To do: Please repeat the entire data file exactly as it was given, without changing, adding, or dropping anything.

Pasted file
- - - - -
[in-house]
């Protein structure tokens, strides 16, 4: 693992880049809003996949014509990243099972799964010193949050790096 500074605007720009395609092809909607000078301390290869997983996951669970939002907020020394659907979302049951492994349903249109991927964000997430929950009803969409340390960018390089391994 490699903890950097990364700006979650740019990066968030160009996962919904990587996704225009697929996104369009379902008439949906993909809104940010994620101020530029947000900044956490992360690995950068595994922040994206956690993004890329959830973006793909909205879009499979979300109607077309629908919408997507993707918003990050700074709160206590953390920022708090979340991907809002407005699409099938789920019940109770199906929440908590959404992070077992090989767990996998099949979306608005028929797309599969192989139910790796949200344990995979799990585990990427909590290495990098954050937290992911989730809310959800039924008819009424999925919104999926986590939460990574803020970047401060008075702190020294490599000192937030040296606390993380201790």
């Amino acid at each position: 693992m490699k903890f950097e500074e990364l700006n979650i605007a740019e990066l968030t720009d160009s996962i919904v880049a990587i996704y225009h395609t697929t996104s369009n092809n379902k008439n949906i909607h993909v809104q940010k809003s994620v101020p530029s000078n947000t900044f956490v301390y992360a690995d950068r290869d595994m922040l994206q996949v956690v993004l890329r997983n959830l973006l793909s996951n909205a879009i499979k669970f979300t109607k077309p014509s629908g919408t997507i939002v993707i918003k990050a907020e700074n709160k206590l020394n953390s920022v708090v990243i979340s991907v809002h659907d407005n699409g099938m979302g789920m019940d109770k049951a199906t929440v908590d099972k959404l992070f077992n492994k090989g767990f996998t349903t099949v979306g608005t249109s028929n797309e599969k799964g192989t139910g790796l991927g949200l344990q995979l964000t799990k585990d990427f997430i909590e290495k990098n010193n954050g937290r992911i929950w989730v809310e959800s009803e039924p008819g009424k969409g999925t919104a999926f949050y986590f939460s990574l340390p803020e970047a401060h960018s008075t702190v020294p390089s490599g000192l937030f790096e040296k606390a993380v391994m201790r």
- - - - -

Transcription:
[in-house]
């Protein structure tokens, strides 16, 4: 693992880049809003996949014509990243099972799964010193949050790096 500074605007720009395609092809909607000078301390290869997983996951669970939002907020020394659907979302049951492994349903249109991927964000997430929950009803969409340390960018390089391994 490699903890950097990364700006979650740019990066968030160009996962919904990587996704225009697929996104369009379902008439949906993909809104940010994620101020530029947000900044956490992360690995950068595994922040994206956690993004890329959830973006793909909205879009499979979300109607077309629908919408997507993707918003990050700074709160206590953390920022708090979340991907809002407005699409099938789920019940109770199906929440908590959404992070077992090989767990996998099949979306608005028929797309599969192989139910790796949200344990995979799990585990990427909590290495990098954050937290992911989730809310959800039924008819009424999925919104999926986590939460990574803020970047401060008075702190020294490599000192937030040296606390993380201790």
């Amino acid at each position: 693992m490699k903890f950097e500074e990364l700006n979650i605007a740019e990066l968030t720009d160009s996962i919904v880049a990587i996704y225009h395609t697929t996104s369009n092809n379902k008439n949906i909607h993909v809104q940010k809003s994620v101020p530029s000078n947000t900044f956490v301390y992360a690995d950068r290869d595994m922040l994206q996949v956690v993004l890329r997983n959830l973006l793909s996951n909205a879009i499979k669970f979300t109607k077309p014509s629908g919408t997507i939002v993707i918003k990050a907020e700074n709160k206590l020394n953390s920022v708090v990243i979340s991907v809002h659907d407005n699409g099938m979302g789920m019940d109770k049951a199906t929440v908590d099972k959404l992070f077992n492994k090989g767990f996998t349903t099949v979306g608005t249109s028929n797309e599969k799964g192989t139910g790796l991927g949200l344990q995979l964000t799990k585990d990427f997430i909590e290495k990098n010193n954050g937290r992911i929950w989730v809310e959800s009803e039924p008819g009424k969409g999925t919104a999926f949050y986590f939460s990574l340390p803020e970047a401060h960018s008075t702190v020294p390089s490599g000192l937030f790096e040296k606390a993380v391994m201790r």